Podcast: Considerations for Managing a Pandemic

Initial Lessons Learned and Considerations for the Road Ahead

COVID-19 has been unsparing in its impact around the globe, permeating nearly every aspect of our lives. Beyond the direct and severe effects on health and wellness, how we live and work has changed in ways many of us previously thought unthinkable. Business continuity planning, cybersecurity and operational resilience remain among the top agenda items in board rooms across the industry.

Ken Bentsen, president and CEO of SIFMA, sat down with Ron Lefferts, global leader of technology consulting at Protiviti, and Tom Price, managing director and head of SIFMA’s technology, operations and business continuity team, to explore a new report for SIFMA members that outlines initial lessons learned as well as considerations for business leaders as they strategize over how to build resilience and thrive in this new environment.

SIFMA’s Business Continuity Planning (BCP) team continues to closely monitor COVID-19 and its impact on our industry and the markets. In the event of a significant incident that affects or has the potential to affect the operations of the financial system, SIFMA has a robust infrastructure to coordinate the financial industry’s BCP efforts. For more information and resources for those entrusted with this critical role, please visit www.sifma.org/bcp.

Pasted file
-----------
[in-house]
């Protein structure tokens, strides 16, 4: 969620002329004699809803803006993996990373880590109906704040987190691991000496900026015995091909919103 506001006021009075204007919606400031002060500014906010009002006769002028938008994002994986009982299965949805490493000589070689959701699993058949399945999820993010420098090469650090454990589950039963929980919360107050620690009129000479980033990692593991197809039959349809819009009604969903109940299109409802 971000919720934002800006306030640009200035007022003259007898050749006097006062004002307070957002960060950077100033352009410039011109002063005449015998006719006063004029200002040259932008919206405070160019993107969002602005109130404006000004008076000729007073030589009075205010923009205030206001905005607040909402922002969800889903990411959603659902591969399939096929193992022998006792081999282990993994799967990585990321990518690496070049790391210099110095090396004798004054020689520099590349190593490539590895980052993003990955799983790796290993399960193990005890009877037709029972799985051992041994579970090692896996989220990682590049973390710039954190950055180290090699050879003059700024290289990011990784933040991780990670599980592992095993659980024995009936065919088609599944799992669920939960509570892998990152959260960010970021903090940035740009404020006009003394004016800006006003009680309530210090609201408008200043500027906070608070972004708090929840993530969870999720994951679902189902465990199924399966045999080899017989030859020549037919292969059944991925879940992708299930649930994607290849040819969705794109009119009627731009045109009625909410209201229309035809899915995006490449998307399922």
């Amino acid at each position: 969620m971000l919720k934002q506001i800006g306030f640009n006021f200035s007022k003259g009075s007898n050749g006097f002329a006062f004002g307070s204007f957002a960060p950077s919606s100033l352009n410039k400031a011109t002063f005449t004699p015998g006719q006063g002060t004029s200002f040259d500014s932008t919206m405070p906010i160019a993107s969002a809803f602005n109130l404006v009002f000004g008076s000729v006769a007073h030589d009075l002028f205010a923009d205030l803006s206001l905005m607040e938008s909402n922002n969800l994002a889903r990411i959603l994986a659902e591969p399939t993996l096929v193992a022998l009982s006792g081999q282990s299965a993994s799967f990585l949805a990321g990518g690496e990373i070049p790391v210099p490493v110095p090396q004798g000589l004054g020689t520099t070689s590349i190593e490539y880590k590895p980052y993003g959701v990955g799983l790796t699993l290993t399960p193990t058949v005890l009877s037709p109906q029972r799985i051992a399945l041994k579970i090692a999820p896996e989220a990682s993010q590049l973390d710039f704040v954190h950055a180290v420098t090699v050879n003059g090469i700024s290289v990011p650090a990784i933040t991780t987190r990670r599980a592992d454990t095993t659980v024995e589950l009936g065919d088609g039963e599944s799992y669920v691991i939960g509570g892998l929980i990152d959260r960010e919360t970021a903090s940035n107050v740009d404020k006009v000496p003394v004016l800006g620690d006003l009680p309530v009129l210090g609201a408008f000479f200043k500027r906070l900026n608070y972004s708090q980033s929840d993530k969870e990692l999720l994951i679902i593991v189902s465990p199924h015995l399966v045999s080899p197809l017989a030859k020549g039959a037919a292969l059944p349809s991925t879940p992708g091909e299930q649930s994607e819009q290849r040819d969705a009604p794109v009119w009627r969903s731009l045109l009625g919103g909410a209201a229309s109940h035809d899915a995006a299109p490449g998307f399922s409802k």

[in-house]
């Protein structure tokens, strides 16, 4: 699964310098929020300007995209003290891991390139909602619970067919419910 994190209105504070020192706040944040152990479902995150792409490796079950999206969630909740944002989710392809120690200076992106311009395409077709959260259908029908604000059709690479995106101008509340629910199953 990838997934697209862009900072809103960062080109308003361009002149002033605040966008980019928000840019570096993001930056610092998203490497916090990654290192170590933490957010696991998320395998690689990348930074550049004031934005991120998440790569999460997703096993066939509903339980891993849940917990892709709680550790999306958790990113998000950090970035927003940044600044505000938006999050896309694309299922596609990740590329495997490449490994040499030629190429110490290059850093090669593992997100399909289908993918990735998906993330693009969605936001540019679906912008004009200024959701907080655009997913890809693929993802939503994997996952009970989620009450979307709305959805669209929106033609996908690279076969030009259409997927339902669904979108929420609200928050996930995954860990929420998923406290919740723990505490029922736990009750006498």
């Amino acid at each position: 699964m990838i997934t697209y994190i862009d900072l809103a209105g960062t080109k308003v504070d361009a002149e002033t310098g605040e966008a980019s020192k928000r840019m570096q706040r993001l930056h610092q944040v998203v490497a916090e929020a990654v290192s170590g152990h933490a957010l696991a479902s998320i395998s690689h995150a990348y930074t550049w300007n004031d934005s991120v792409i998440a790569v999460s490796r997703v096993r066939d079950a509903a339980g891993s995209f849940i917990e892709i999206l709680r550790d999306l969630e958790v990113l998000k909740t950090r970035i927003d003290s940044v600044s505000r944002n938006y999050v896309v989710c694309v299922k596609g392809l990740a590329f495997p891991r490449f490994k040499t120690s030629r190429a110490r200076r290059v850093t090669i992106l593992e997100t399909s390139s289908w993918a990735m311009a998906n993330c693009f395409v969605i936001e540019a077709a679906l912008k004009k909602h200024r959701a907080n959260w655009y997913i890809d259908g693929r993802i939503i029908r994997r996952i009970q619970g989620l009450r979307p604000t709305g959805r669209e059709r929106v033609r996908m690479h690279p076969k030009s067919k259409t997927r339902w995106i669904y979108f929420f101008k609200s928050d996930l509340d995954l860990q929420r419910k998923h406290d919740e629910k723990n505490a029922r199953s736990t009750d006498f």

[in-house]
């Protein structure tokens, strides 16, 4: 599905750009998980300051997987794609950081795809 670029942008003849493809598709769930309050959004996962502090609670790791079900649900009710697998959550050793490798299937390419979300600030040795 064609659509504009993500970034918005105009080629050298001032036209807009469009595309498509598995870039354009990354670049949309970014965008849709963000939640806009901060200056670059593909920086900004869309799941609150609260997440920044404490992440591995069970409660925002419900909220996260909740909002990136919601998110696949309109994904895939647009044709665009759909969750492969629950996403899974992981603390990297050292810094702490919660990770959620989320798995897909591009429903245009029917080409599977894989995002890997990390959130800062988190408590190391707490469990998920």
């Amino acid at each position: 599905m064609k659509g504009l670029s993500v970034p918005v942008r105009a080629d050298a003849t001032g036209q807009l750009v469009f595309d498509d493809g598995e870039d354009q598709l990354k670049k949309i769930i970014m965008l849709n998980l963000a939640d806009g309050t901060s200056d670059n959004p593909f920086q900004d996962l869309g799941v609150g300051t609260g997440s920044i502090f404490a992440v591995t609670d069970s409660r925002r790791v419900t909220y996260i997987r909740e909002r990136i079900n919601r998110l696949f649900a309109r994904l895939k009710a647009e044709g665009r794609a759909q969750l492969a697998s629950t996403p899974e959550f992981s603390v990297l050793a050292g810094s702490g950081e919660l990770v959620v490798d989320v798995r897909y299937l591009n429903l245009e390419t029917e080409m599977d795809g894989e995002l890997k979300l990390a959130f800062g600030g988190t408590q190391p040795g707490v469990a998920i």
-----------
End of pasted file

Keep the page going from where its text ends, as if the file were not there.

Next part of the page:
Transcript

Edited for clarity

[Ken Bentsen] Thanks for joining us for this episode in SIFMA’s podcast series. I’m Ken Bentsen, SIFMA’s President and CEO.

COVID-19 has been unsparing in its impact around the globe, permeating nearly every aspect of our lives. Beyond the direct and severe effects on health and wellness, how we live and work has changed in many ways that many of us previously thought unthinkable.